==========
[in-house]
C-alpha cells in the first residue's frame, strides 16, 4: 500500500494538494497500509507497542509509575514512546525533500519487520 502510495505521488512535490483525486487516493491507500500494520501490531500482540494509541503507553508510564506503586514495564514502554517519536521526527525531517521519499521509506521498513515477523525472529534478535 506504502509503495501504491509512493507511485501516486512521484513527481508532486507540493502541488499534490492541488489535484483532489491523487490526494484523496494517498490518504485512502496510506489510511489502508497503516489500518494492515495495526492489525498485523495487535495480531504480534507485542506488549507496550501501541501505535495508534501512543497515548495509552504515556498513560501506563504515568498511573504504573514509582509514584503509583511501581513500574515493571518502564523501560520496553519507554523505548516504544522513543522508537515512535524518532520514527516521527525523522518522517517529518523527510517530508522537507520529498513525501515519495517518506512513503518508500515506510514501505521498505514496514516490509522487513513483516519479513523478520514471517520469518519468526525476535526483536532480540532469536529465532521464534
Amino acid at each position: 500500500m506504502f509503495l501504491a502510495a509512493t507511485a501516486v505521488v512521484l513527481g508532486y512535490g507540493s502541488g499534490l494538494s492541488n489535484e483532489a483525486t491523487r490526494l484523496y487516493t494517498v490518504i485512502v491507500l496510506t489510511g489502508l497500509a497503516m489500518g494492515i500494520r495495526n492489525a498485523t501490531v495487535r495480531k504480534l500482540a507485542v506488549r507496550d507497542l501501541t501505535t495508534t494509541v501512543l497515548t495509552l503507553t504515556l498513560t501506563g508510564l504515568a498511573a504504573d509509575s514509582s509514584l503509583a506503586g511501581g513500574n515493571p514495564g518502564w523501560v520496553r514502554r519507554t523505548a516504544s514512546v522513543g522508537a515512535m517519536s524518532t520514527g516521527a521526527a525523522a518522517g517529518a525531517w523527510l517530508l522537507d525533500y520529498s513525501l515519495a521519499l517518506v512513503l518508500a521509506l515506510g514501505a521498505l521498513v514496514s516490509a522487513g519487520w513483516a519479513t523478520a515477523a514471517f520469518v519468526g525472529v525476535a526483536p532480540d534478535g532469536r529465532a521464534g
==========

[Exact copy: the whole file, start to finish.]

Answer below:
[in-house]
C-alpha cells in the first residue's frame, strides 16, 4: 500500500494538494497500509507497542509509575514512546525533500519487520 502510495505521488512535490483525486487516493491507500500494520501490531500482540494509541503507553508510564506503586514495564514502554517519536521526527525531517521519499521509506521498513515477523525472529534478535 506504502509503495501504491509512493507511485501516486512521484513527481508532486507540493502541488499534490492541488489535484483532489491523487490526494484523496494517498490518504485512502496510506489510511489502508497503516489500518494492515495495526492489525498485523495487535495480531504480534507485542506488549507496550501501541501505535495508534501512543497515548495509552504515556498513560501506563504515568498511573504504573514509582509514584503509583511501581513500574515493571518502564523501560520496553519507554523505548516504544522513543522508537515512535524518532520514527516521527525523522518522517517529518523527510517530508522537507520529498513525501515519495517518506512513503518508500515506510514501505521498505514496514516490509522487513513483516519479513523478520514471517520469518519468526525476535526483536532480540532469536529465532521464534
Amino acid at each position: 500500500m506504502f509503495l501504491a502510495a509512493t507511485a501516486v505521488v512521484l513527481g508532486y512535490g507540493s502541488g499534490l494538494s492541488n489535484e483532489a483525486t491523487r490526494l484523496y487516493t494517498v490518504i485512502v491507500l496510506t489510511g489502508l497500509a497503516m489500518g494492515i500494520r495495526n492489525a498485523t501490531v495487535r495480531k504480534l500482540a507485542v506488549r507496550d507497542l501501541t501505535t495508534t494509541v501512543l497515548t495509552l503507553t504515556l498513560t501506563g508510564l504515568a498511573a504504573d509509575s514509582s509514584l503509583a506503586g511501581g513500574n515493571p514495564g518502564w523501560v520496553r514502554r519507554t523505548a516504544s514512546v522513543g522508537a515512535m517519536s524518532t520514527g516521527a521526527a525523522a518522517g517529518a525531517w523527510l517530508l522537507d525533500y520529498s513525501l515519495a521519499l517518506v512513503l518508500a521509506l515506510g514501505a521498505l521498513v514496514s516490509a522487513g519487520w513483516a519479513t523478520a515477523a514471517f520469518v519468526g525472529v525476535a526483536p532480540d534478535g532469536r529465532a521464534g